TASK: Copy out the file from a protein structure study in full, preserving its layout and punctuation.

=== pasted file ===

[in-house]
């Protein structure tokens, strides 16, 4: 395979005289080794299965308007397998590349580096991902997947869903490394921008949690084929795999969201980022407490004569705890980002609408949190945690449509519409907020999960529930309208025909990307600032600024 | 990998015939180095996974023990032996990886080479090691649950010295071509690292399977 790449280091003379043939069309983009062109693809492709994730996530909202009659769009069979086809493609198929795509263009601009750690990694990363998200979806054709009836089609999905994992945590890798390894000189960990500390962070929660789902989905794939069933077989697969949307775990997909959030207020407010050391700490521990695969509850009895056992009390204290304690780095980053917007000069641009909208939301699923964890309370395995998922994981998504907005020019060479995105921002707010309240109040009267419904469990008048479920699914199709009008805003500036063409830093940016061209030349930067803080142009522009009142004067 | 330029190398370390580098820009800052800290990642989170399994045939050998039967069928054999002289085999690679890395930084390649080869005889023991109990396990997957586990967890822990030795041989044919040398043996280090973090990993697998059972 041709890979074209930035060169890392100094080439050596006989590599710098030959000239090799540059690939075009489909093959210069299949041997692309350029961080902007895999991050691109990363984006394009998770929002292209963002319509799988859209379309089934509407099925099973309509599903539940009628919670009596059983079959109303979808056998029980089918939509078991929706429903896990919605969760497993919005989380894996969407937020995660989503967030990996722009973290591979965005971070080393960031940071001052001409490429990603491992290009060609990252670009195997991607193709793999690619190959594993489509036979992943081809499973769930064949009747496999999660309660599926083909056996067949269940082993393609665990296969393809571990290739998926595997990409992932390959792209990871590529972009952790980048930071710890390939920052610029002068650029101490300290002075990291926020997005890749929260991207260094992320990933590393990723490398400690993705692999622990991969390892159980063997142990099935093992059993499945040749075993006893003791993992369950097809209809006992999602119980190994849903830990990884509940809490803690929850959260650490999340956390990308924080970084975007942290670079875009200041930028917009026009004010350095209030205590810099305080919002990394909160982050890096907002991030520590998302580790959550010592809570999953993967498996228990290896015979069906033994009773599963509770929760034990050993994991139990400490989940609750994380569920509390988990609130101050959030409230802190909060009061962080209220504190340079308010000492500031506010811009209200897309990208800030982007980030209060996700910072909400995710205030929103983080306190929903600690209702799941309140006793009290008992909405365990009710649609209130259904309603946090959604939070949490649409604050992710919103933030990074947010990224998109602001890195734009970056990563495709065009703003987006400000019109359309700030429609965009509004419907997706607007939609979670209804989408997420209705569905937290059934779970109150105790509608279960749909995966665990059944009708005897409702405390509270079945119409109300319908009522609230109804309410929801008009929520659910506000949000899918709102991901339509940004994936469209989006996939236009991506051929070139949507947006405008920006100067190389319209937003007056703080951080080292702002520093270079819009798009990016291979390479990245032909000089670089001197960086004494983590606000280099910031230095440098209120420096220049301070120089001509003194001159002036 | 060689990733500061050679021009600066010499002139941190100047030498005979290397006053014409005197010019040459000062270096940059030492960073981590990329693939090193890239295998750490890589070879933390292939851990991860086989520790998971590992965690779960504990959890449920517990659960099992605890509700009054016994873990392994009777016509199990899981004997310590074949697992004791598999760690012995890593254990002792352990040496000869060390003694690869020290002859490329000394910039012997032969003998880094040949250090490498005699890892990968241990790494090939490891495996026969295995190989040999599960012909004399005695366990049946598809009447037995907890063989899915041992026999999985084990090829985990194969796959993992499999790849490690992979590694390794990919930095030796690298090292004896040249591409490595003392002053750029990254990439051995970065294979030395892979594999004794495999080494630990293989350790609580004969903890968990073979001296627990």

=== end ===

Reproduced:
[in-house]
């Protein structure tokens, strides 16, 4: 395979005289080794299965308007397998590349580096991902997947869903490394921008949690084929795999969201980022407490004569705890980002609408949190945690449509519409907020999960529930309208025909990307600032600024 | 990998015939180095996974023990032996990886080479090691649950010295071509690292399977 790449280091003379043939069309983009062109693809492709994730996530909202009659769009069979086809493609198929795509263009601009750690990694990363998200979806054709009836089609999905994992945590890798390894000189960990500390962070929660789902989905794939069933077989697969949307775990997909959030207020407010050391700490521990695969509850009895056992009390204290304690780095980053917007000069641009909208939301699923964890309370395995998922994981998504907005020019060479995105921002707010309240109040009267419904469990008048479920699914199709009008805003500036063409830093940016061209030349930067803080142009522009009142004067 | 330029190398370390580098820009800052800290990642989170399994045939050998039967069928054999002289085999690679890395930084390649080869005889023991109990396990997957586990967890822990030795041989044919040398043996280090973090990993697998059972 041709890979074209930035060169890392100094080439050596006989590599710098030959000239090799540059690939075009489909093959210069299949041997692309350029961080902007895999991050691109990363984006394009998770929002292209963002319509799988859209379309089934509407099925099973309509599903539940009628919670009596059983079959109303979808056998029980089918939509078991929706429903896990919605969760497993919005989380894996969407937020995660989503967030990996722009973290591979965005971070080393960031940071001052001409490429990603491992290009060609990252670009195997991607193709793999690619190959594993489509036979992943081809499973769930064949009747496999999660309660599926083909056996067949269940082993393609665990296969393809571990290739998926595997990409992932390959792209990871590529972009952790980048930071710890390939920052610029002068650029101490300290002075990291926020997005890749929260991207260094992320990933590393990723490398400690993705692999622990991969390892159980063997142990099935093992059993499945040749075993006893003791993992369950097809209809006992999602119980190994849903830990990884509940809490803690929850959260650490999340956390990308924080970084975007942290670079875009200041930028917009026009004010350095209030205590810099305080919002990394909160982050890096907002991030520590998302580790959550010592809570999953993967498996228990290896015979069906033994009773599963509770929760034990050993994991139990400490989940609750994380569920509390988990609130101050959030409230802190909060009061962080209220504190340079308010000492500031506010811009209200897309990208800030982007980030209060996700910072909400995710205030929103983080306190929903600690209702799941309140006793009290008992909405365990009710649609209130259904309603946090959604939070949490649409604050992710919103933030990074947010990224998109602001890195734009970056990563495709065009703003987006400000019109359309700030429609965009509004419907997706607007939609979670209804989408997420209705569905937290059934779970109150105790509608279960749909995966665990059944009708005897409702405390509270079945119409109300319908009522609230109804309410929801008009929520659910506000949000899918709102991901339509940004994936469209989006996939236009991506051929070139949507947006405008920006100067190389319209937003007056703080951080080292702002520093270079819009798009990016291979390479990245032909000089670089001197960086004494983590606000280099910031230095440098209120420096220049301070120089001509003194001159002036 | 060689990733500061050679021009600066010499002139941190100047030498005979290397006053014409005197010019040459000062270096940059030492960073981590990329693939090193890239295998750490890589070879933390292939851990991860086989520790998971590992965690779960504990959890449920517990659960099992605890509700009054016994873990392994009777016509199990899981004997310590074949697992004791598999760690012995890593254990002792352990040496000869060390003694690869020290002859490329000394910039012997032969003998880094040949250090490498005699890892990968241990790494090939490891495996026969295995190989040999599960012909004399005695366990049946598809009447037995907890063989899915041992026999999985084990090829985990194969796959993992499999790849490690992979590694390794990919930095030796690298090292004896040249591409490595003392002053750029990254990439051995970065294979030395892979594999004794495999080494630990293989350790609580004969903890968990073979001296627990």